One thing I've learned is which items are seasonal and will go on sale at various times of the year, so you can plan for them in advance. For example, this is the time of year to be buying chicken broth, canned pumpkin, sugar and baking supplies, some spices, etc. I can send you a better list if you want that would cover the whole year.

Shanna said...

Ahh... that is how you do stored eggs! Honestly, I didn't even know there was such a thing as egg powder! Ok, forget the gelatin! :) I am putting that on my christmas list. :)

I would love a copy of the seasonal item list. I had one years ago, but it has been thrown out long ago. You can email it to me (momto3under2@gmail.com).

Thanks!

Lisa said...

I honestly think that that the powdered eggs would end up being cheaper in the long run than the gelatin, too. I have a huge can of eggs, but you only use about 1 Tablespoon per egg...it will last me forever. You'd have to buy a lot of packets of gelatin to get that kind of mileage.

Kelly said...

I finally fixed my food storage closet that fell apart a few weeks ago. I just ordered beans and macaroni from the cannery. I am doing pretty darn good. I also am getting a three month supply of food from Daily Bread. All you do is add water, and it tastes great!

Rebecca said...

Ok, I'm so glad you posted this about the gelatin. Even though the powdered eggs might be easier, I have a friend who has a little boy with an egg allergy, and this might help him be able to eat cookies sometimes! I will pass the word on to her to see if she wants to try it out.

Shanna said...

Kelly, good job getting your closet fixed. Things like that can just take the wind out of your sails, I winced when I saw those pictures on your blog!

Do you plan on using the Daily Bread meals on a regular basis, or is it more of a 'storage' item? How long are they good for? I want to learn how to cook from scratch more than I do now, but I think things like that would be nice to have for variety, ease, and taste.

Rebecca, I hadn't thought of people with allergies. There are probably a lot of things in this book that would help with things like that- I am going to have my radar up for things like that as I look through it a little more.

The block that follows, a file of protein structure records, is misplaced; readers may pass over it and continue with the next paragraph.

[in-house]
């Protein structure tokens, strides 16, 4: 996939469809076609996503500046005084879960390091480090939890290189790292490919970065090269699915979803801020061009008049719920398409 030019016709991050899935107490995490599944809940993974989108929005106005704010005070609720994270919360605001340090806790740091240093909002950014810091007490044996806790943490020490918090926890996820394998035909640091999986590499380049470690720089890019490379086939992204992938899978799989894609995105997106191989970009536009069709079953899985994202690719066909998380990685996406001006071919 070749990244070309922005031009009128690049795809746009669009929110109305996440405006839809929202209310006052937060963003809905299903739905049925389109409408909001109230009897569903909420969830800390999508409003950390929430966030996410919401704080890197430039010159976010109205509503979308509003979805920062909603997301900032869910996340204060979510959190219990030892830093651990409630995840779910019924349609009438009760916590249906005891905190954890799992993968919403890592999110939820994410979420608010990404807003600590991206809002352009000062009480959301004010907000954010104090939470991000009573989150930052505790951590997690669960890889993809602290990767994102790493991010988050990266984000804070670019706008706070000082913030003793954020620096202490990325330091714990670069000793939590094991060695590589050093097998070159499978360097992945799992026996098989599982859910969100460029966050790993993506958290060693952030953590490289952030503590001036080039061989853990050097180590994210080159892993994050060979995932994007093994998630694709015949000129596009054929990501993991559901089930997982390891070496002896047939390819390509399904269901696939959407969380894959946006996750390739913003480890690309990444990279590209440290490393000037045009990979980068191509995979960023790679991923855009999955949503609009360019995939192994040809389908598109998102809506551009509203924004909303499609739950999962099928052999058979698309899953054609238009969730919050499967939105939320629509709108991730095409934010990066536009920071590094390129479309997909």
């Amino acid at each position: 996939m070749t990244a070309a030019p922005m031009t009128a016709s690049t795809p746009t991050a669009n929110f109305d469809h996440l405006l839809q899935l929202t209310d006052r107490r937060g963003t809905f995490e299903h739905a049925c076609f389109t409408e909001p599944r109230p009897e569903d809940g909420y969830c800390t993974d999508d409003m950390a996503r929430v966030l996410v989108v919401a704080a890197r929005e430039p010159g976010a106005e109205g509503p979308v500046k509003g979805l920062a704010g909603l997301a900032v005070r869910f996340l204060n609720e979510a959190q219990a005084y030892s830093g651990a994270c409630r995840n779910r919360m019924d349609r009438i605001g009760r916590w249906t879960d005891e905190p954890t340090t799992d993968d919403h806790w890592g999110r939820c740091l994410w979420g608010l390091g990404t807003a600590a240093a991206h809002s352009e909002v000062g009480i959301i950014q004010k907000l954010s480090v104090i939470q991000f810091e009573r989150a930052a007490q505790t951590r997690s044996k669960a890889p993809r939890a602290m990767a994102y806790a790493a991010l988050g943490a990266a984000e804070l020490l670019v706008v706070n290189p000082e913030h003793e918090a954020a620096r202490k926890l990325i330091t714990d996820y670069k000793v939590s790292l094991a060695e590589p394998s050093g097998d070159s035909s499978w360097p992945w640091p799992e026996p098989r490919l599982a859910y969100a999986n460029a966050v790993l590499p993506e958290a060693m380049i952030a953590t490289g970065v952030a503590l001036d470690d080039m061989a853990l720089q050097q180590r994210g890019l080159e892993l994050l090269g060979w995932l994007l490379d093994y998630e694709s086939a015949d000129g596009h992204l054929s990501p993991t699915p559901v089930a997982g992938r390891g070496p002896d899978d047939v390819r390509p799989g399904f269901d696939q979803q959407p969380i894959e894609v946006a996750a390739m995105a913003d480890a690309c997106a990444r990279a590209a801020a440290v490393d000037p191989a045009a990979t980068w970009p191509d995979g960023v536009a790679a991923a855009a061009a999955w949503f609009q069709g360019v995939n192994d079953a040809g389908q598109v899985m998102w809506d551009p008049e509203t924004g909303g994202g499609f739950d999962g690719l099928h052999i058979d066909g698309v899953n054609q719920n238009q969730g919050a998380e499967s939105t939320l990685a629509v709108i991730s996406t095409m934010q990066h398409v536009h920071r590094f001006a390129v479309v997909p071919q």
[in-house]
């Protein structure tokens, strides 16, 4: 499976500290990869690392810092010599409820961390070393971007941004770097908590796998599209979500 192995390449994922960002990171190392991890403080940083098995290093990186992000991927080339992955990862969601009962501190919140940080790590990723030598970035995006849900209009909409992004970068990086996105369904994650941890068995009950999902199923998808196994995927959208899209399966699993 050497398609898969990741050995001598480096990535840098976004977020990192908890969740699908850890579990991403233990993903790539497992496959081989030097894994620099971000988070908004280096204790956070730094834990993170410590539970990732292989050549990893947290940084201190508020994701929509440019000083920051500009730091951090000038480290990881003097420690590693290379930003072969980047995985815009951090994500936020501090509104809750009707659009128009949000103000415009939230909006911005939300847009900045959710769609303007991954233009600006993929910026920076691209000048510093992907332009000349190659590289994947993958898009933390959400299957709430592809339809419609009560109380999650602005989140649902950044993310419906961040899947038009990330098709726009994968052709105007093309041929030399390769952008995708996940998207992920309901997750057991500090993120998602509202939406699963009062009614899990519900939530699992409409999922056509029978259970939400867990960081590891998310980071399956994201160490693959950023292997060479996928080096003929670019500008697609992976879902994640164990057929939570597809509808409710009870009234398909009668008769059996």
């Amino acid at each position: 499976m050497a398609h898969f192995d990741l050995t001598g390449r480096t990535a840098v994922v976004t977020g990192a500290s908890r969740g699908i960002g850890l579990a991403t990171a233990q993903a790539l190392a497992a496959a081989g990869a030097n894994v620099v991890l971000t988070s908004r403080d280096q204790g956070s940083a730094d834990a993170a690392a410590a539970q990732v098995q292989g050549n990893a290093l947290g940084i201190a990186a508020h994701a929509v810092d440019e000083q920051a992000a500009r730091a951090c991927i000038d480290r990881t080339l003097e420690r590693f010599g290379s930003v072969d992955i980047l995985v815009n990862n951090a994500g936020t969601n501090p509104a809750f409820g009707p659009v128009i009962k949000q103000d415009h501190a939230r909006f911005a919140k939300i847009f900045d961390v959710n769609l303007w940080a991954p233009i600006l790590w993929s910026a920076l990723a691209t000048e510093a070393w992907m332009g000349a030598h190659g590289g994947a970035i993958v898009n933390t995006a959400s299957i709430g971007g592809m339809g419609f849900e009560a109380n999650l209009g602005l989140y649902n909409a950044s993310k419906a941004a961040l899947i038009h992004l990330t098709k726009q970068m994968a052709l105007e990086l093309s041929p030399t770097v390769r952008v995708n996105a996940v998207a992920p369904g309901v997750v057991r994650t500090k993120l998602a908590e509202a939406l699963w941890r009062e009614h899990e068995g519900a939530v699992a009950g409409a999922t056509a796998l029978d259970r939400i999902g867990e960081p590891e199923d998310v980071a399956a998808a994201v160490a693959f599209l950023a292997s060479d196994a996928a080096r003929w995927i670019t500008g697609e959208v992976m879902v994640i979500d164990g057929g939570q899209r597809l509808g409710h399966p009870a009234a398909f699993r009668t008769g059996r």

Kristi said...

I have a recipe I want to share:

Taco Soup
1 can black beans
1 can kidney beans
1 can corn
1 12 oz can salsa
1 package taco seasoning

I have served this over a little rice. We usually eat with a little cheese sprinkled over top and a dollup of sour cream. Indulge with tortilla chips!

However- this could be a great storage recipe. Ultimately it is good without the addition of cheese or sour cream.

Sarah said...

Shanna,
Thanks so much for your posts on food storage. It has helped me keep up my motivation to get it done. I have our year's supply of basic items, but have been working on our three month supply of foods we eat.

I have been watching the price of powdered eggs a little on the internet and the cheapest I have found them is $23.95 for a #10 can from a guy here locally. They are also going on my Christmas list...I totally want to try them out. Let me know how yours goes if you get to try them.

Shanna said...

Kristi- that recipe sounds good! I love that type of food, I am going to try it out! Thanks!

Sarah- I am very impressed the you have the 1 year supply!! That seems so overwhelming to me. I almost can't even wrap my brain around it, but I know that is just fear, not reality. I have some money saved, and my first-ever trip to the cannery is scheduled for next Saturday. :D

I check for prices on the egg powder this afternoon, and it was about $28. That makes 96 eggs. Buying fresh, I can buy 90 for about $10 (yes, I buy them 90 at a time. We eat a ton of eggs). So I would want to use it only enough to make sure it was rotated, but be able to have enough to make food in the food storage. Does any one know how long it is good for once opened?

Melinda and Matt said...

From http://www.lds.net/forums/preparedness/14804-using-dehydrated-basics-eggs-butter-etc.html

I saw that shelf life of the can of eggs is 15 years. Once opened the eggs need to be refrigerated and used within a year....you could order in 2.5 cans (instead of #10 cans)--they are more expensive per serving, but would take up less space in your fridge once opened... but really if you bought a small can and tried using it, then you could store a can for 10 years before really even needing to look at it again--then just use it and buy a new can(s).

Melinda and Matt said...

I also found this site: http://www.mredepot.com/servlet/the-92/Powdered-Eggs-%2310-Can/Detail

That says that the powdered eggs are good for 5-10 years unopened, and 12 months opened. Their price was 22.95 for 170 fresh whole eggs.

Shanna said...

Same price for almost double the amount, that sounds good to me! I always trust you to find the *deal*!

I guess that would fall more into the 'storage' rather than supply category. It is something you would really need to have in order to make a lot of things, but it would be cost-prohibitive to use it instead of fresh. I do like the idea to store it until close to the exp. date, then use it up at that time.

I may have to do like I did with powdered milk- buy a can, figure out how to use it, pracitice and see how it works, then stock up. Thanks!

Lisa said...

The can I bought = 226 whole eggs, and at my store right now, they are selling for $24.40/can.

My can doesn't say anything about storing it in the fridge after opening. I've just had it in the pantry and it's been fine. I don't use it all the time, just when I'm out of real eggs, and only in baking (I've had scrambled powdered eggs, and they were disgusting).